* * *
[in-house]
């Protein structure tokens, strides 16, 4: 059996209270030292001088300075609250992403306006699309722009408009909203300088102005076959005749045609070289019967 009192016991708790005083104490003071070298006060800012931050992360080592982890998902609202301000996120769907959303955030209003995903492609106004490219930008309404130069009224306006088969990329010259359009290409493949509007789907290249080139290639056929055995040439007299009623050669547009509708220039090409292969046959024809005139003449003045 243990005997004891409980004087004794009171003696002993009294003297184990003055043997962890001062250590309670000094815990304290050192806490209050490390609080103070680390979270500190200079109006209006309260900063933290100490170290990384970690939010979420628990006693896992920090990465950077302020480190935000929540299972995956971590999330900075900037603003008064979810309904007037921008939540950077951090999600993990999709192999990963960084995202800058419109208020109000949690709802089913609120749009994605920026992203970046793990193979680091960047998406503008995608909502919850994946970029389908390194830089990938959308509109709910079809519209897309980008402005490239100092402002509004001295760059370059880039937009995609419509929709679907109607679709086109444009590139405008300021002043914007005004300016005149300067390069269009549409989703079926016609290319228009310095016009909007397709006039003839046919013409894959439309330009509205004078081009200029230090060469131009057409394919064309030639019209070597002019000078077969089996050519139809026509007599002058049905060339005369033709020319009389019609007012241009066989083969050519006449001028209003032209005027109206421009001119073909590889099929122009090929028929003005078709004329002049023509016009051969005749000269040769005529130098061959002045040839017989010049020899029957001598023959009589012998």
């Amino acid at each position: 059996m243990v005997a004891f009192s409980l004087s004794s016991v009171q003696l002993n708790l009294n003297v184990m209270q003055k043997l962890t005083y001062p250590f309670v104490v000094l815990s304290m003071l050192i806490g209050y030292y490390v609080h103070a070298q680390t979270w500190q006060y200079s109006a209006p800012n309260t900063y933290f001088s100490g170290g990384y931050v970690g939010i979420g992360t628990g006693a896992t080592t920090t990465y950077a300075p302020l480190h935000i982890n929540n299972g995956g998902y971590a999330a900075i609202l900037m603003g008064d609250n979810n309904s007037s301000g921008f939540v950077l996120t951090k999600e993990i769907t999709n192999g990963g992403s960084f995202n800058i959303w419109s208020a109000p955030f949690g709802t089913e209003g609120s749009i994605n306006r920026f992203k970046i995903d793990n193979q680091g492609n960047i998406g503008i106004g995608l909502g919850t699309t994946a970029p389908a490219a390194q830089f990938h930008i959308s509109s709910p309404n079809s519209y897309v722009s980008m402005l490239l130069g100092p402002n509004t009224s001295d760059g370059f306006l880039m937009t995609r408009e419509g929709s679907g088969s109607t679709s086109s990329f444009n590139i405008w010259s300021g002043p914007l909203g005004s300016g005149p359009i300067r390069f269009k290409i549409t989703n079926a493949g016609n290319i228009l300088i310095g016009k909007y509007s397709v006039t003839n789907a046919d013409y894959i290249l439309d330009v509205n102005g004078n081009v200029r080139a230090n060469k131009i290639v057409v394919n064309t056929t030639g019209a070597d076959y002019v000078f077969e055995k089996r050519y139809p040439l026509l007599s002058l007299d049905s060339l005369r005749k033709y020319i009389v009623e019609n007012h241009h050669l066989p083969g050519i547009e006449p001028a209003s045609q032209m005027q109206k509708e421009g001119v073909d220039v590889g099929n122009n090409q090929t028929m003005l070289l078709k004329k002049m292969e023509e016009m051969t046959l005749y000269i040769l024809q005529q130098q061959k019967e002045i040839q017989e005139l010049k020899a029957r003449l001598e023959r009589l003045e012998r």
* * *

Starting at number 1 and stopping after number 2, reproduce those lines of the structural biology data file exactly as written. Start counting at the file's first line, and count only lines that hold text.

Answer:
[in-house]
């Protein structure tokens, strides 16, 4: 059996209270030292001088300075609250992403306006699309722009408009909203300088102005076959005749045609070289019967 009192016991708790005083104490003071070298006060800012931050992360080592982890998902609202301000996120769907959303955030209003995903492609106004490219930008309404130069009224306006088969990329010259359009290409493949509007789907290249080139290639056929055995040439007299009623050669547009509708220039090409292969046959024809005139003449003045 243990005997004891409980004087004794009171003696002993009294003297184990003055043997962890001062250590309670000094815990304290050192806490209050490390609080103070680390979270500190200079109006209006309260900063933290100490170290990384970690939010979420628990006693896992920090990465950077302020480190935000929540299972995956971590999330900075900037603003008064979810309904007037921008939540950077951090999600993990999709192999990963960084995202800058419109208020109000949690709802089913609120749009994605920026992203970046793990193979680091960047998406503008995608909502919850994946970029389908390194830089990938959308509109709910079809519209897309980008402005490239100092402002509004001295760059370059880039937009995609419509929709679907109607679709086109444009590139405008300021002043914007005004300016005149300067390069269009549409989703079926016609290319228009310095016009909007397709006039003839046919013409894959439309330009509205004078081009200029230090060469131009057409394919064309030639019209070597002019000078077969089996050519139809026509007599002058049905060339005369033709020319009389019609007012241009066989083969050519006449001028209003032209005027109206421009001119073909590889099929122009090929028929003005078709004329002049023509016009051969005749000269040769005529130098061959002045040839017989010049020899029957001598023959009589012998």